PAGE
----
We’ve all been there; you jump in the lake and promptly get water up your nose. As you sit coughing and blowing the water out of your respiratory system, you think to yourself, “I wish I could breathe underwater like a fish, then I couldn’t drown.” Because a fish cannot drown, right?

Actually yes, a fish can “drown” but not by immersion in water like a human. Suffocation is a better description of what happens. If a fish cannot extract oxygen from its environment, it suffocates like a human would if drowned in water since our lungs cannot remove oxygen from the water. 

How a fish breathes

To understand how a fish can suffocate in or out of the water, let us examine how a fish breathes. Fish breathe by drawing water over their gills using suction created by moving the floor of their mouth. As the water flows over the gill arches (those red fins you see inside the gills) the oxygen molecules in the water are diffused into the bloodstream through the gill filaments and lamella (little finger-like projections) on each gill arch. If the oxygen level in the water is lower than 5 parts per million (ppm) (a human needs 210,000 ppm), then the fish will begin to suffocate.

Why can’t a fish breathe air?

Fish cannot breathe the air because the gills work only when wet. As the gills begin to dry, they cannot extract oxygen from the air and suffocation begins. For this reason, some fishermen believe it is more humane to stun or kill a fish after landing than letting them thrash in the cooler. Conversely, this is also why fish are kept in the water on a stringer or in a submerged basket after catching. The fish will stay alive and can be released unharmed if you decide not to keep them.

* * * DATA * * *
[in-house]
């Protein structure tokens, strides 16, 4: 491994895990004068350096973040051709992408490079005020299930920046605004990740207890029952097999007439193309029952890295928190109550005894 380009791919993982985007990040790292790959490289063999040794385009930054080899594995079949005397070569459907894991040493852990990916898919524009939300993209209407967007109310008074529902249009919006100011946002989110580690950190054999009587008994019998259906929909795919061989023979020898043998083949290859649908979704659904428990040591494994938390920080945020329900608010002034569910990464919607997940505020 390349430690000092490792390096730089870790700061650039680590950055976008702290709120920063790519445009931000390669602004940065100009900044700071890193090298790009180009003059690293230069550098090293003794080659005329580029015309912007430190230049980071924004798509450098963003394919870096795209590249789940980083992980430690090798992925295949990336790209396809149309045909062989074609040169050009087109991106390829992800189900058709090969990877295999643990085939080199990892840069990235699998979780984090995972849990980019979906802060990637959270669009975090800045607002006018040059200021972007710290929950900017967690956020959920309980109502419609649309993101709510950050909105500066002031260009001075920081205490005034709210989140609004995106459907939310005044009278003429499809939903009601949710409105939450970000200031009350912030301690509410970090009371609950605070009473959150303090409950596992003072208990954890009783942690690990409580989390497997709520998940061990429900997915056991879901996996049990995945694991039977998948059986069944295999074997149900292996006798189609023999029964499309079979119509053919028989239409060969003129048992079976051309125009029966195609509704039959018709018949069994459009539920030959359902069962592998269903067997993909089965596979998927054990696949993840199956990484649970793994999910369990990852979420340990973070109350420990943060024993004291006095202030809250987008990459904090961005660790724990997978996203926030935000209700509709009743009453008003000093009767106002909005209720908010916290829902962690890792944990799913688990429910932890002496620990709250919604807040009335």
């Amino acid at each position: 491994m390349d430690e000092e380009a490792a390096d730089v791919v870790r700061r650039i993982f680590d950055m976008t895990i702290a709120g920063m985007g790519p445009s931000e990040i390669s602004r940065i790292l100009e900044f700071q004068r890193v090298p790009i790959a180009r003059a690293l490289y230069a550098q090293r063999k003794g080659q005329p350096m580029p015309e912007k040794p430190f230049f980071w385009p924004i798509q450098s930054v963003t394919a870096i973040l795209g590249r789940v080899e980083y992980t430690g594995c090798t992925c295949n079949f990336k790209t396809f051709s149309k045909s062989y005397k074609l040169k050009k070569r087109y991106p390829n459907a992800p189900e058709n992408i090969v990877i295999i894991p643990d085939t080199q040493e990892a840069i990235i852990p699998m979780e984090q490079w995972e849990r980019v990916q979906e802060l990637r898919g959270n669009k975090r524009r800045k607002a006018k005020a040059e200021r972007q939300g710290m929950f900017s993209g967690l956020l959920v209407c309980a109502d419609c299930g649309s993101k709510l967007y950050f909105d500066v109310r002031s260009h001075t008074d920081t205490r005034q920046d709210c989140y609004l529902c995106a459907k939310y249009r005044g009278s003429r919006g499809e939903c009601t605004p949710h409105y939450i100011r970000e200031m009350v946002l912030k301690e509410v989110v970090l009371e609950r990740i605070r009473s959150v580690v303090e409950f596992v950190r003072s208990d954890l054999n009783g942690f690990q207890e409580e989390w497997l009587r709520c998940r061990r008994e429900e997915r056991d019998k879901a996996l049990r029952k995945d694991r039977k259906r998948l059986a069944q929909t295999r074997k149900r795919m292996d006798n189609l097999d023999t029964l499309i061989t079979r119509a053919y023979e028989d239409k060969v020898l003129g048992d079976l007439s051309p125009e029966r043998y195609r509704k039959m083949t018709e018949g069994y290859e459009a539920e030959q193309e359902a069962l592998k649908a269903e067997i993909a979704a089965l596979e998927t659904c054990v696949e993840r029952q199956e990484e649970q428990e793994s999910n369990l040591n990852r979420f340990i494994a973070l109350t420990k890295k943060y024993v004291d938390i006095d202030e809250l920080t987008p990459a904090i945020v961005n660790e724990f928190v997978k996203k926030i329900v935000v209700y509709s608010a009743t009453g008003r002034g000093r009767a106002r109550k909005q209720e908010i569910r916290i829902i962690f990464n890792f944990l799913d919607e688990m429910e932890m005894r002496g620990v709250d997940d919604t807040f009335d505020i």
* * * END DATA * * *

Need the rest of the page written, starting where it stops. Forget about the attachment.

Fish drowning in the wild

In the wild, fish can suffocate due to natural causes such as water pollution or natural occurrences such as algae blooms which consume most of the oxygen present. Fertilizer runoff or illegal industrial discharge can also cause dead zones in lakes and rivers by concentrating in still areas of the current and diluting the oxygen present.

These conditions can lead to mass die-offs know as fish kills. Fish kills can also occur due to overstocking a body of water or very high water temperatures that can lower the amount of oxygen present. Also, several strains of bacteria can infect the gills along with some species of flukes. These parasites cause gills to become inflamed, making it hard for them to extract oxygen, leading to the fish “drowning”.


There are some species of fish designed to breathe air at the surface. These species possess either a labyrinth organ or a lung. While nearly all of these fish have gills, only the Australian lungfish can live without breathing from the surface.

This surface breathing adaptation allows fish like the Crown tail Beta to survive in substandard water conditions that would kill other fish. The lungfish take this adaptation a step farther and survives drought seasons by burying themselves in the mud and entering a state similar to hibernation. But because of this adaptation to breathe air, most lungfish and fish with labyrinth organs can drown like a human by holding them under the water for an extended period of time.


So yes, a fish can drown. While not drowning in the classic sense, the root cause of death is the same – the body is not able to acquire enough oxygen to sustain life. The fish’s experience out of water or in water with an extremely low ppm of oxygen is much like a human’s experience when our lungs are full of water. Not a great way to go in my opinion.

Brandon Tanis